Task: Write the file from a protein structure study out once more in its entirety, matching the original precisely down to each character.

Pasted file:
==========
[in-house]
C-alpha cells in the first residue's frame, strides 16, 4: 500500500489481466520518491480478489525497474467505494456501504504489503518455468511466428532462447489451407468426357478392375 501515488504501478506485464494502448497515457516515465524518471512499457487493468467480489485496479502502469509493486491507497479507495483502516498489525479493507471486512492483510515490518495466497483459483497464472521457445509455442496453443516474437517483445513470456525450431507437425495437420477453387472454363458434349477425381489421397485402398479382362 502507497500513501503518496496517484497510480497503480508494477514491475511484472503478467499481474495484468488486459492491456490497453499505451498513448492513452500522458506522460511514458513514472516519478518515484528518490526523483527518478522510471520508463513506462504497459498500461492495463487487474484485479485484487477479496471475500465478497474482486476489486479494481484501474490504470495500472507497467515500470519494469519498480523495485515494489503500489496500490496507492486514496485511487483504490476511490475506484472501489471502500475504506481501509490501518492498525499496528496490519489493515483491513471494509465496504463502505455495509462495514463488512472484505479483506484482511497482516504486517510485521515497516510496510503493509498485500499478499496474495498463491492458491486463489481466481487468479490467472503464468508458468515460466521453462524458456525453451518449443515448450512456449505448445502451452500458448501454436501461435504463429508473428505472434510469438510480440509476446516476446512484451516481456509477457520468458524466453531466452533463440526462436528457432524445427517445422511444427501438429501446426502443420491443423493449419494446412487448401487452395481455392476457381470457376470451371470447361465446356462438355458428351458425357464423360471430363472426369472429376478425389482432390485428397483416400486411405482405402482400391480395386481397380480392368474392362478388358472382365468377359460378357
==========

[in-house]
C-alpha cells in the first residue's frame, strides 16, 4: 500500500489481466520518491480478489525497474467505494456501504504489503518455468511466428532462447489451407468426357478392375 501515488504501478506485464494502448497515457516515465524518471512499457487493468467480489485496479502502469509493486491507497479507495483502516498489525479493507471486512492483510515490518495466497483459483497464472521457445509455442496453443516474437517483445513470456525450431507437425495437420477453387472454363458434349477425381489421397485402398479382362 502507497500513501503518496496517484497510480497503480508494477514491475511484472503478467499481474495484468488486459492491456490497453499505451498513448492513452500522458506522460511514458513514472516519478518515484528518490526523483527518478522510471520508463513506462504497459498500461492495463487487474484485479485484487477479496471475500465478497474482486476489486479494481484501474490504470495500472507497467515500470519494469519498480523495485515494489503500489496500490496507492486514496485511487483504490476511490475506484472501489471502500475504506481501509490501518492498525499496528496490519489493515483491513471494509465496504463502505455495509462495514463488512472484505479483506484482511497482516504486517510485521515497516510496510503493509498485500499478499496474495498463491492458491486463489481466481487468479490467472503464468508458468515460466521453462524458456525453451518449443515448450512456449505448445502451452500458448501454436501461435504463429508473428505472434510469438510480440509476446516476446512484451516481456509477457520468458524466453531466452533463440526462436528457432524445427517445422511444427501438429501446426502443420491443423493449419494446412487448401487452395481455392476457381470457376470451371470447361465446356462438355458428351458425357464423360471430363472426369472429376478425389482432390485428397483416400486411405482405402482400391480395386481397380480392368474392362478388358472382365468377359460378357